Nav: Home

Implementation of lean processes shows potential to reduce surgical wait times at VA hospitals

September 07, 2016

In a study published online by JAMA Surgery, Andrew C. Eppstein, M.D., of the Indiana University School of Medicine, Indianapolis, and colleagues examined whether lean processes can be used to improve wait times for surgical procedures in Veterans Affairs hospitals.

The Veterans Health Administration (VHA) is the largest integrated health care network in the United States, providing a unique system of health care delivery and access to 9 million veterans. However, it has come under increased media scrutiny over the past 2 years for delays in scheduling, lengthy patient wait times, and lack of access.

In this study, various databases were examined to assess changes in wait times for elective general surgical procedures and clinical volume before, during, and after implementation of lean processes over 3 fiscal years (FYs) at a tertiary care Veterans Affairs medical center (Richard L. Roudebush Veterans Affairs Medical Center, Indianapolis). The surgery service and systems redesign service performed an analysis in FY 2013, culminating in multiple rapid process improvement workshops. Multidisciplinary teams identified systemic inefficiencies and strategies to improve interdepartmental and patient communication to reduce canceled consultations and cases, diagnostic rework, and no-shows. High-priority triage with enhanced operating room flexibility was instituted to reduce scheduling wait times. General surgery department pilot projects were then implemented mid-FY 2013.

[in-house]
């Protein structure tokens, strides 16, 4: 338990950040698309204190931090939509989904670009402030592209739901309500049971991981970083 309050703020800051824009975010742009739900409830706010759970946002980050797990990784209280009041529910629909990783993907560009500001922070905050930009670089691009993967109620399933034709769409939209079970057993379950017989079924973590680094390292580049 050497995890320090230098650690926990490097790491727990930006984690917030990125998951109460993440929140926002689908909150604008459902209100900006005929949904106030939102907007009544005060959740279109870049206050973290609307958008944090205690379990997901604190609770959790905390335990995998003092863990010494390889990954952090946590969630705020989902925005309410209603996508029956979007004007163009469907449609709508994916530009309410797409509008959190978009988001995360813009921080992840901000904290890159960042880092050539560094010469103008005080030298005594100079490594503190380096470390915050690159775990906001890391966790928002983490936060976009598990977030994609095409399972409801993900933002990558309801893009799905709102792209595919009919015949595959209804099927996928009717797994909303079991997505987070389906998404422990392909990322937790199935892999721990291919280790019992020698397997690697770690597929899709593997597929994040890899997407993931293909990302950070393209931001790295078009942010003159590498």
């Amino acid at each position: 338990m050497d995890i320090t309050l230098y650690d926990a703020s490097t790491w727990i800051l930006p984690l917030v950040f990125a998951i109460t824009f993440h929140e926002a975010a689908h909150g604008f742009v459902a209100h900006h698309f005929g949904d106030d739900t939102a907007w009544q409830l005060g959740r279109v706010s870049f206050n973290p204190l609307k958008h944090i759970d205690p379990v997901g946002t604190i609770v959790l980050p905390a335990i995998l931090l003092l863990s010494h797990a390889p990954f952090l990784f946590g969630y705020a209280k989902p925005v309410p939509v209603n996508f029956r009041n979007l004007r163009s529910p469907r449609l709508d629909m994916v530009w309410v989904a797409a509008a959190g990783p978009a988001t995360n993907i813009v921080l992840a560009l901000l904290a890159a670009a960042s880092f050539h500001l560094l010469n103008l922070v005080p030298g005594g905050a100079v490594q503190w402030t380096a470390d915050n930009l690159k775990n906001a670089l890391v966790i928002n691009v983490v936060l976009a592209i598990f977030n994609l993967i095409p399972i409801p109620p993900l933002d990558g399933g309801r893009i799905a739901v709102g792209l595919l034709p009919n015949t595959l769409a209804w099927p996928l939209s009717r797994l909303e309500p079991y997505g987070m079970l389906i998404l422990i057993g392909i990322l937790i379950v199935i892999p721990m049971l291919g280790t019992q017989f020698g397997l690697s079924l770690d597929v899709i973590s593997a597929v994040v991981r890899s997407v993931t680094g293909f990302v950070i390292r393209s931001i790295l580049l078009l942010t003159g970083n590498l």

The researchers found that average patient wait times for elective general surgical procedures decreased from 33 days in FY 2012 to 26 days in FY 2013. In FY 2014, average wait times were half the value of the previous FY at 12 days. This was a 3-fold decrease from wait times in FY 2012. Operative volume increased from 931 patients in FY 2012 to 1,090 in FY 2013 and 1,072 in FY 2014. Combined clinic, telehealth, and e-consultation encounters increased from 3,131 in FY 2012 to 3,460 in FY 2013 and 3,517 in FY 2014, while the number of no-shows decreased from 366 in FY 2012 to 227 in FY 2014.